Now that Apple is exiting the router market, whilst others are just starting to offer devices with similar features, does that mean that Apple is stale, disinterested, and behind others for lack of updating and discontinuing the AirPort device line? Or, is it that once again it is years ahead of everyone else, who are just getting to the wires optional multi-device networking party!

Over the years I have come across a number of articles, comments, and opinions expressing harshness toward Apple for pushing WiFi on their devices and limiting wired connection options. Now what? Now that other are doing the same, and Apple is saying “been there, done that”, Apple is instead criticized for not joining in.

Join what? Like I said, Appel had their party, it’s just that no one else paid enough attention to joined in then.

You can read steps on how to setup a WiFi mesh network between your Apple AirPort devices in the following Apple how-to articles - Wi-Fi base stations: Extending the range of your wireless network by adding additional Wi-Fi base stations.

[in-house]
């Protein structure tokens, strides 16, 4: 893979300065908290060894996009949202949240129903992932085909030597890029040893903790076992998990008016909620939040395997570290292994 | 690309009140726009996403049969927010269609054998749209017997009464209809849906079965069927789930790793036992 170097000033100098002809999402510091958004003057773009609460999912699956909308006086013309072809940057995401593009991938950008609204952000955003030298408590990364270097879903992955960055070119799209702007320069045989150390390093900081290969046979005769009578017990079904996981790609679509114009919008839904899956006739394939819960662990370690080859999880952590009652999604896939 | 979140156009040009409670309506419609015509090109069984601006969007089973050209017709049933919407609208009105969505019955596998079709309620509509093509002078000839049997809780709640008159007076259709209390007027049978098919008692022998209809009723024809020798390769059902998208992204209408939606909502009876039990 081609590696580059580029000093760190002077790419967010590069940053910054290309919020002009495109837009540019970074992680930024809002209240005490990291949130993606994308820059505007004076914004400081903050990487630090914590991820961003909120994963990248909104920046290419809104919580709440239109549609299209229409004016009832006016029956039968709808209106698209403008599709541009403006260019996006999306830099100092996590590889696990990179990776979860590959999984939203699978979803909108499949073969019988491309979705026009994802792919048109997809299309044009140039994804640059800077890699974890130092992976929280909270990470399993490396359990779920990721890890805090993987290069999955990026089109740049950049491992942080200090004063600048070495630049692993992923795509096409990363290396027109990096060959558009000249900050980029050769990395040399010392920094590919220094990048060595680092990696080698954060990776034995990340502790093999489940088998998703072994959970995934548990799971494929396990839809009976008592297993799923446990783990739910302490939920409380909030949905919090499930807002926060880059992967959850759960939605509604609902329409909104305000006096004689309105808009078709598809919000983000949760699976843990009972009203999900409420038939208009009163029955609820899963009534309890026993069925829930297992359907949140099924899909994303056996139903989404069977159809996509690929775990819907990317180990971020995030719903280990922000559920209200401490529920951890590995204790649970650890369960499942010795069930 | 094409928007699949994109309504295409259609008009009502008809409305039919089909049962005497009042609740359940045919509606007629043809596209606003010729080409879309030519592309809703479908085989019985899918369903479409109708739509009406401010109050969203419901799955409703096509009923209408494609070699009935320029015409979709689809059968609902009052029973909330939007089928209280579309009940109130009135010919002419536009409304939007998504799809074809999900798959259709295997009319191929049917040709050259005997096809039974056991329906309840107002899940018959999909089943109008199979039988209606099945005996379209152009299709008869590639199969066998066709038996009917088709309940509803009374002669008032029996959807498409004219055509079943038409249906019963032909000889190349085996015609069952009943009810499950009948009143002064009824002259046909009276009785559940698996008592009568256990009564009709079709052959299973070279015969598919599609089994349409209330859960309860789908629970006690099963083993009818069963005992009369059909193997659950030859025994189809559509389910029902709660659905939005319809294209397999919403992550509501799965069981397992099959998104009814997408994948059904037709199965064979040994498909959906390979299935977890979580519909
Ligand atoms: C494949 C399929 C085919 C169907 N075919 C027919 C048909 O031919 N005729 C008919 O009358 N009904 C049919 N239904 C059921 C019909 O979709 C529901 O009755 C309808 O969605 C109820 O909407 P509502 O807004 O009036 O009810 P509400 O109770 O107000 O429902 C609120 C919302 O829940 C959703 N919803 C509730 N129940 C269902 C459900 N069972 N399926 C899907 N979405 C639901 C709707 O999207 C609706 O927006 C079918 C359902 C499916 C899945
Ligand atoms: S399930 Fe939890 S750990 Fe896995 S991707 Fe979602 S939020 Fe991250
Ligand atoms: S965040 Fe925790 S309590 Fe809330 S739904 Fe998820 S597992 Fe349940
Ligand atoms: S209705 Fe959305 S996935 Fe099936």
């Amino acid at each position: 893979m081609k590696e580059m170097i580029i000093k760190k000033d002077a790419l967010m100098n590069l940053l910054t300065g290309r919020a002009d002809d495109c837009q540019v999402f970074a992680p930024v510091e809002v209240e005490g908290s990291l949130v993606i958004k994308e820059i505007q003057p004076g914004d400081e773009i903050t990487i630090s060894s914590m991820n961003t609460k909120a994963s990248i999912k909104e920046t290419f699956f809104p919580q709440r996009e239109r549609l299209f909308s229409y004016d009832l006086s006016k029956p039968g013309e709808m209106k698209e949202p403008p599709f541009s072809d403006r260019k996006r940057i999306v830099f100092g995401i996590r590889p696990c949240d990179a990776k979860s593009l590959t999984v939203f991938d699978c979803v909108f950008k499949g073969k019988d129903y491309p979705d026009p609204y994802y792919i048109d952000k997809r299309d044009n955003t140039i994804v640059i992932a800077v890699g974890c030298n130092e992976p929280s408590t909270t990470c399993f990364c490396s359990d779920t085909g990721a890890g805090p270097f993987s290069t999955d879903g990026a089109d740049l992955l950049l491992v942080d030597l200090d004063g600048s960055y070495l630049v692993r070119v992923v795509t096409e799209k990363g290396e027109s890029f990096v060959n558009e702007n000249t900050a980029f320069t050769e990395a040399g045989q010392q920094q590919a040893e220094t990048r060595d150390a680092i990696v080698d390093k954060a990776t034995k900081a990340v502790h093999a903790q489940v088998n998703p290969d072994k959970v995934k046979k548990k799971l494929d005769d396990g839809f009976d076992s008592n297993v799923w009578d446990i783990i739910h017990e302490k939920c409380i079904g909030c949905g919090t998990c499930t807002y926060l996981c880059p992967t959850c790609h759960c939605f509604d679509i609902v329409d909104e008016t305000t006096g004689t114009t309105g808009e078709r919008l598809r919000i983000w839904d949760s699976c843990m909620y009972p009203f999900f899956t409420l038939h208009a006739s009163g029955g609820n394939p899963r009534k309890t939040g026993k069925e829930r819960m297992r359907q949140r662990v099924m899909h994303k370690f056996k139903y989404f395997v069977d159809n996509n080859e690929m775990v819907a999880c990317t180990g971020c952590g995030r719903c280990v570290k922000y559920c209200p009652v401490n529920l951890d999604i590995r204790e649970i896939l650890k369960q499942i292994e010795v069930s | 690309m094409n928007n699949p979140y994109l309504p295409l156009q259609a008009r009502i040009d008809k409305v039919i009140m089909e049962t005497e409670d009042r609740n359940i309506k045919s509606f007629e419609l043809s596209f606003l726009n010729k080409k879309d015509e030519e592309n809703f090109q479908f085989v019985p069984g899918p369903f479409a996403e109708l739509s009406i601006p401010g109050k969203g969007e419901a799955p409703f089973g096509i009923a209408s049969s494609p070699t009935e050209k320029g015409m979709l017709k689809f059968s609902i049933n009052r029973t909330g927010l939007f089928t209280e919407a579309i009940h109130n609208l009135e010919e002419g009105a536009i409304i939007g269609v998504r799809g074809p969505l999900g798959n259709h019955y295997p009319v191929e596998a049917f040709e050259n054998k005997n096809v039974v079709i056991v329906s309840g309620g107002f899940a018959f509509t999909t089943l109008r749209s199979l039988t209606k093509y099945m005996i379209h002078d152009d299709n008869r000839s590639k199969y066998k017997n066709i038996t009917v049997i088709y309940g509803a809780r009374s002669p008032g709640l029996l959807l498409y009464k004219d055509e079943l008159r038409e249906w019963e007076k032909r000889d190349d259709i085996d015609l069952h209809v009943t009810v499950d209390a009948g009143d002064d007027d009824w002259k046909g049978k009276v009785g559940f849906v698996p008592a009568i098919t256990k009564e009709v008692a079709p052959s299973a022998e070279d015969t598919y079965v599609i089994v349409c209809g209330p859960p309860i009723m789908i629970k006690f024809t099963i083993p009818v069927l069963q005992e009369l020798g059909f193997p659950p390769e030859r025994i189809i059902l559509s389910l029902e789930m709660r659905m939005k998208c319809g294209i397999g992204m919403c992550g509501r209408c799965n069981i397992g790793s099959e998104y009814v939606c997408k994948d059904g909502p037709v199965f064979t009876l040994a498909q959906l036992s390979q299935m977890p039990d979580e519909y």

Tuesday, October 18, 2016

SNOOZ: Sound. Sleep.

I was on the Snooz Kickstarter page today, revisiting the project’s details and timeline progress. The device, which is a white-noise generating machine, recently became available for pre-order. Snooz is meant to be an alternative to having a TV or a stationary fan running at bed time. In my case, I bought it for my wife so we can get the TV out of the bedroom.

Whilst on the comments page I read the following comment, posted recently by Ken Tran:

I'm not a fan of the new fabric design. ...

Snooz machine
I must disagree. If you take a look at the original design, which is all plastic and no style, I must say it is fugly. It is all utilitarian - not something I rally want to look at or see when I walk into the room. The final design, seen on the right, is something that beacons to be explored, looked at, utilized.

I am a big fan of Bang & Olufsen. They use fabric from Kvadrat in their line of products. Incorporating soft materials like fabric or leather in something which is meant to be placed close to one’s head, or become part of the rooms appeal makes a huge difference. I am glad that Snooz went the Band & Olufsen way and made the device some much more aesthetically pleasing to the eyes.